Laura: Well, I think America has its own origin story of avoiding the hard conversations and being rather puritanical. We have tried to progress in how we share land, thinking, ideologies, and religious conversation, but we haven't done a very good job of it. We’re at the worst divide yet. If we can find our way back to the commonality, the shared experience in living, then maybe we can also open up to even our own families, partners, and relationships. But there's still so much judgment and self-loathing that people run from the truth, and we've become a culture of “Take a pill if there's a problem,” or “Don't let them see you hurt.”
Diane: Religion—religare in Latin—is a word that means to understand, to be aware. I think the more aware we are, the kinder we are, and we take away the cruelty associated with death. I think a fear of death, or fear of pain, or fear of loss are very common and normal feelings. But I think sometimes they are played out against people. I think we need to evolve more and remove those stigmas, remove those patterns. Then we can talk to each other more, understand each other more, and help each other more. I mean, that's what the whole human race is supposed to be—a family.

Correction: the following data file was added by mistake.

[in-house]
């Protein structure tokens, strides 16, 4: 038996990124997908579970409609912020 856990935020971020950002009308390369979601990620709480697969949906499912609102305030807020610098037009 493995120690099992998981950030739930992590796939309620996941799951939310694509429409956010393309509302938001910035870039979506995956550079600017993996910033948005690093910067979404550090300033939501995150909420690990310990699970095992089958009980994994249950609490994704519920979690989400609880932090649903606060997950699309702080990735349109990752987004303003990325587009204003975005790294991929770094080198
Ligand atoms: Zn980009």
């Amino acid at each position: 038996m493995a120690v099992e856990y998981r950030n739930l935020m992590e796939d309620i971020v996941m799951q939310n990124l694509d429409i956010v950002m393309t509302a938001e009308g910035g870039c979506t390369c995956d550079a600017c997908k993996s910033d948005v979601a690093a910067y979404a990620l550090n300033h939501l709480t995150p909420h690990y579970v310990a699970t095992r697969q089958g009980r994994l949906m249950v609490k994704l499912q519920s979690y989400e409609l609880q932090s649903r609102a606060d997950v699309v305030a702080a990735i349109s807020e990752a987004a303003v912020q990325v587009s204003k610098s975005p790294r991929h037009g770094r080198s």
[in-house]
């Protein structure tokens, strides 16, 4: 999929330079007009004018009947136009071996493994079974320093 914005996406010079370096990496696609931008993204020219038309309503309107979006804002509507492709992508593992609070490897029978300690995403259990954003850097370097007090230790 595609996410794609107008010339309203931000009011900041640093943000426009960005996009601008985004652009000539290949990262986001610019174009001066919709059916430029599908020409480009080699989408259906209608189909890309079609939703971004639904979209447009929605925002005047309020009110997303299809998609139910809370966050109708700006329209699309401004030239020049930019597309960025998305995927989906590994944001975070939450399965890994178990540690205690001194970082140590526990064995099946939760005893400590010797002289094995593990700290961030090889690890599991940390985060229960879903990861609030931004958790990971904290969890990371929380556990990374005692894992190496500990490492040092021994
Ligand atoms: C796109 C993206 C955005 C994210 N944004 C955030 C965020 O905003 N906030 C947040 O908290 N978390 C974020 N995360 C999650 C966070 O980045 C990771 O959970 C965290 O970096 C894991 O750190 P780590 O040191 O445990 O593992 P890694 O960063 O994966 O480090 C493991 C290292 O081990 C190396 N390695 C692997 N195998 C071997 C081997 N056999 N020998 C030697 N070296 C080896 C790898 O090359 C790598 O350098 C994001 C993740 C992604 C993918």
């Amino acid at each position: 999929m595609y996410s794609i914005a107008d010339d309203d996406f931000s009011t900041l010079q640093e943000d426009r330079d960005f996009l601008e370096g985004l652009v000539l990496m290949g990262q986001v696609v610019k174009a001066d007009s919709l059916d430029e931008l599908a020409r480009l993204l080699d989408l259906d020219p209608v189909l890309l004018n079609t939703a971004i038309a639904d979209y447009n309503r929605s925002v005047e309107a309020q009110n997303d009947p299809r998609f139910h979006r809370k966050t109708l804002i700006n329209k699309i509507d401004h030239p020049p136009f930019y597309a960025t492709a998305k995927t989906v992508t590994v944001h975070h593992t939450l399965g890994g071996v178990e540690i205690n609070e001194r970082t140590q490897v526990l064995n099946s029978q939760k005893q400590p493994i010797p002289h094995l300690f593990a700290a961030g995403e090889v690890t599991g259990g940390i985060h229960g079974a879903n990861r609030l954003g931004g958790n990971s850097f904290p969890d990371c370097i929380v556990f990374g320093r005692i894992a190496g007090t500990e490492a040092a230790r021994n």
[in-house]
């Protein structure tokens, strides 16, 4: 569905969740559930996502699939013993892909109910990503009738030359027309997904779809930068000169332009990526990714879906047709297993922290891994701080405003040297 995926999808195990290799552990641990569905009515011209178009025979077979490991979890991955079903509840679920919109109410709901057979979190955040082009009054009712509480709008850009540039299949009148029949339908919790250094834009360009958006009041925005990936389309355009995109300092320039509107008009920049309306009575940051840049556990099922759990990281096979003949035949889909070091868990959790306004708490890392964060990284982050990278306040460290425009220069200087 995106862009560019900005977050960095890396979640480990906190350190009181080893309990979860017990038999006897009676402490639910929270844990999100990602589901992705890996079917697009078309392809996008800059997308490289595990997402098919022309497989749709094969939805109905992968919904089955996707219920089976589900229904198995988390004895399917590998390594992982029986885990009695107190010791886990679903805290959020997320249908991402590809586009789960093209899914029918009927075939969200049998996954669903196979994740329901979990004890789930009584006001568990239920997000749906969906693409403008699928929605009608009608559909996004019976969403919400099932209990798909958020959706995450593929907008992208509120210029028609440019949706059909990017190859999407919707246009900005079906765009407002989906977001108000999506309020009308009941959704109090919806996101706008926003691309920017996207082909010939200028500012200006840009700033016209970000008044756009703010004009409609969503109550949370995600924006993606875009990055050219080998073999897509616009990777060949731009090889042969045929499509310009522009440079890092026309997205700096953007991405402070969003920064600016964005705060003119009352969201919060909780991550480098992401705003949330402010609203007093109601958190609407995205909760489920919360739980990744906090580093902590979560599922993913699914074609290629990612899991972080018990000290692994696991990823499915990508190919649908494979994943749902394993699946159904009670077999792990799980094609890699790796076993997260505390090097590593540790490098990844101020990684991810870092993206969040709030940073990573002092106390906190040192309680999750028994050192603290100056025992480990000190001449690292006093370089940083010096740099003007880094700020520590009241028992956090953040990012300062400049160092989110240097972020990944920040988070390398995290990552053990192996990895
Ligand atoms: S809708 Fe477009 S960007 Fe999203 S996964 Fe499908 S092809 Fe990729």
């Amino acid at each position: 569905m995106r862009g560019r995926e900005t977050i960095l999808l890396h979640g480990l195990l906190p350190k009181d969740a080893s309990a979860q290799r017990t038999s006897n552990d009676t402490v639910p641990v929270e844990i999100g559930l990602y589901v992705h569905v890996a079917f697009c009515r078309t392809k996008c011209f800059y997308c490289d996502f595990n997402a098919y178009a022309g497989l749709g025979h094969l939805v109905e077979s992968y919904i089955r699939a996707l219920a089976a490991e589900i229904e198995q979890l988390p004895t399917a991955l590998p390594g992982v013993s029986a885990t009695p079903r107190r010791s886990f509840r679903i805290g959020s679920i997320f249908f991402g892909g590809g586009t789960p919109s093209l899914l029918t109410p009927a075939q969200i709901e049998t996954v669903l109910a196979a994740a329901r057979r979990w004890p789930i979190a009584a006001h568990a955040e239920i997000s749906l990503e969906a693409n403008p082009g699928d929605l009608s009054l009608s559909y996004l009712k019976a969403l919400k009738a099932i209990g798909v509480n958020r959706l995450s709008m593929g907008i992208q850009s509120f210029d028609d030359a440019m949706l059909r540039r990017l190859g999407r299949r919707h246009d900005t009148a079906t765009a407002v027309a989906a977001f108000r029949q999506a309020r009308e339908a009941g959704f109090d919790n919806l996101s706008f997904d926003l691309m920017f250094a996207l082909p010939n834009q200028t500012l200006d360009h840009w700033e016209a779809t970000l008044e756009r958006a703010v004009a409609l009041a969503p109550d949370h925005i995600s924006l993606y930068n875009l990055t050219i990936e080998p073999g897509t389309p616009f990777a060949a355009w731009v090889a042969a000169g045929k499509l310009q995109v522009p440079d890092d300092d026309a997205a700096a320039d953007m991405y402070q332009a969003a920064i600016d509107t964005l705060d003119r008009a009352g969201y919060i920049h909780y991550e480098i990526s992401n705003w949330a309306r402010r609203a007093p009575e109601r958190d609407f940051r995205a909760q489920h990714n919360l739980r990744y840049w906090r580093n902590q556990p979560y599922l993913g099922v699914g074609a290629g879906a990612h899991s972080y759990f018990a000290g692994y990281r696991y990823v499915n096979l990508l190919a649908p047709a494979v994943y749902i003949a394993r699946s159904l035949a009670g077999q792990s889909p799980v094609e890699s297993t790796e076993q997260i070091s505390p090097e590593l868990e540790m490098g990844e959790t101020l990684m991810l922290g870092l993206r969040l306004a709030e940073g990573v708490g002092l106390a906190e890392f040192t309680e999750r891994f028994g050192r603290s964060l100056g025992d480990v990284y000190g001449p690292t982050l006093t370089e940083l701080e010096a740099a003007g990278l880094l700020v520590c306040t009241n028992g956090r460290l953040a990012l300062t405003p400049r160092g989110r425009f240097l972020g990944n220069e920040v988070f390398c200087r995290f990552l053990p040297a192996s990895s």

So as we celebrate Mother's Day, how can we help mothers and daughters talk about the things that are unsaid, even if they're not dealing with an experience of grief or death, and open up these conversations into the light of day?
Diane: By reading our book, Honey, Baby, Mine. That's why we wrote the book, because we spill the beans. Parents lie to their children, and children lie to their parents in order to be loved and keep anything that might scare somebody away. We don't always tell each other the truth, which stops the communication and stops the flow of the river of love. We heard from siblings that hadn't spoken in 40 years and after reading the book, sat down and ended up having a long conversation. Maybe they won’t become best buddies, but at least they're talking to each other, and they're listening to each other. We don't have to always agree with each other.